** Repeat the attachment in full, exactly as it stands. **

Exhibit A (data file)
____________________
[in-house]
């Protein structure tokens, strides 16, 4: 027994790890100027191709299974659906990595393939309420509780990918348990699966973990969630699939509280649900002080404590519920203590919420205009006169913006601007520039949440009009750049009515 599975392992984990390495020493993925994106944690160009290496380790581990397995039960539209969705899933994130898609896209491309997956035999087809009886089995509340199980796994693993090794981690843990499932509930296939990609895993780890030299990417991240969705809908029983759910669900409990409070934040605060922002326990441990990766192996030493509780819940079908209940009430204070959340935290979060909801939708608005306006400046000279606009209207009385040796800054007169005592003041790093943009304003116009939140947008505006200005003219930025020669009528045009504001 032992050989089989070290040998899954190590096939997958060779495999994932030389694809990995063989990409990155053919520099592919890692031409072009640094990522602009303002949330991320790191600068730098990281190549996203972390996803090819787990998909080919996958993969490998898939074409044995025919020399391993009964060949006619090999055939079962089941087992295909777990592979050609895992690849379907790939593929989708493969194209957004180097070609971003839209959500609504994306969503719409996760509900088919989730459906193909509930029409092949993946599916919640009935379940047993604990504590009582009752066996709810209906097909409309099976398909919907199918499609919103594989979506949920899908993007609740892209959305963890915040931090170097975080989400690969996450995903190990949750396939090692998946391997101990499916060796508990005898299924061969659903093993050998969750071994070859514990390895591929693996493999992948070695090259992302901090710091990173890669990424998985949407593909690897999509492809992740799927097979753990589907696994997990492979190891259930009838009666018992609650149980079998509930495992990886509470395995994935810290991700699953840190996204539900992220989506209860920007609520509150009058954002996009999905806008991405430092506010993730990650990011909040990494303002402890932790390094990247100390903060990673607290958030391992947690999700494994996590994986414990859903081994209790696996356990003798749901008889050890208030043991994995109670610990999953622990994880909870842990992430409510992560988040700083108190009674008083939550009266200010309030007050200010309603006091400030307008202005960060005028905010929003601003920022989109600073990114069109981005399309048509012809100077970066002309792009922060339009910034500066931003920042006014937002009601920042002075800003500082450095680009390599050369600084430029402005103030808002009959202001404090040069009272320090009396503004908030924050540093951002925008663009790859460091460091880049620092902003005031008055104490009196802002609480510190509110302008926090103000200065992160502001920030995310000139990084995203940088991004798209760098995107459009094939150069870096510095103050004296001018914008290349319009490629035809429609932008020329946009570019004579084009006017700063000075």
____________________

[in-house]
């Protein structure tokens, strides 16, 4: 027994790890100027191709299974659906990595393939309420509780990918348990699966973990969630699939509280649900002080404590519920203590919420205009006169913006601007520039949440009009750049009515 599975392992984990390495020493993925994106944690160009290496380790581990397995039960539209969705899933994130898609896209491309997956035999087809009886089995509340199980796994693993090794981690843990499932509930296939990609895993780890030299990417991240969705809908029983759910669900409990409070934040605060922002326990441990990766192996030493509780819940079908209940009430204070959340935290979060909801939708608005306006400046000279606009209207009385040796800054007169005592003041790093943009304003116009939140947008505006200005003219930025020669009528045009504001 032992050989089989070290040998899954190590096939997958060779495999994932030389694809990995063989990409990155053919520099592919890692031409072009640094990522602009303002949330991320790191600068730098990281190549996203972390996803090819787990998909080919996958993969490998898939074409044995025919020399391993009964060949006619090999055939079962089941087992295909777990592979050609895992690849379907790939593929989708493969194209957004180097070609971003839209959500609504994306969503719409996760509900088919989730459906193909509930029409092949993946599916919640009935379940047993604990504590009582009752066996709810209906097909409309099976398909919907199918499609919103594989979506949920899908993007609740892209959305963890915040931090170097975080989400690969996450995903190990949750396939090692998946391997101990499916060796508990005898299924061969659903093993050998969750071994070859514990390895591929693996493999992948070695090259992302901090710091990173890669990424998985949407593909690897999509492809992740799927097979753990589907696994997990492979190891259930009838009666018992609650149980079998509930495992990886509470395995994935810290991700699953840190996204539900992220989506209860920007609520509150009058954002996009999905806008991405430092506010993730990650990011909040990494303002402890932790390094990247100390903060990673607290958030391992947690999700494994996590994986414990859903081994209790696996356990003798749901008889050890208030043991994995109670610990999953622990994880909870842990992430409510992560988040700083108190009674008083939550009266200010309030007050200010309603006091400030307008202005960060005028905010929003601003920022989109600073990114069109981005399309048509012809100077970066002309792009922060339009910034500066931003920042006014937002009601920042002075800003500082450095680009390599050369600084430029402005103030808002009959202001404090040069009272320090009396503004908030924050540093951002925008663009790859460091460091880049620092902003005031008055104490009196802002609480510190509110302008926090103000200065992160502001920030995310000139990084995203940088991004798209760098995107459009094939150069870096510095103050004296001018914008290349319009490629035809429609932008020329946009570019004579084009006017700063000075």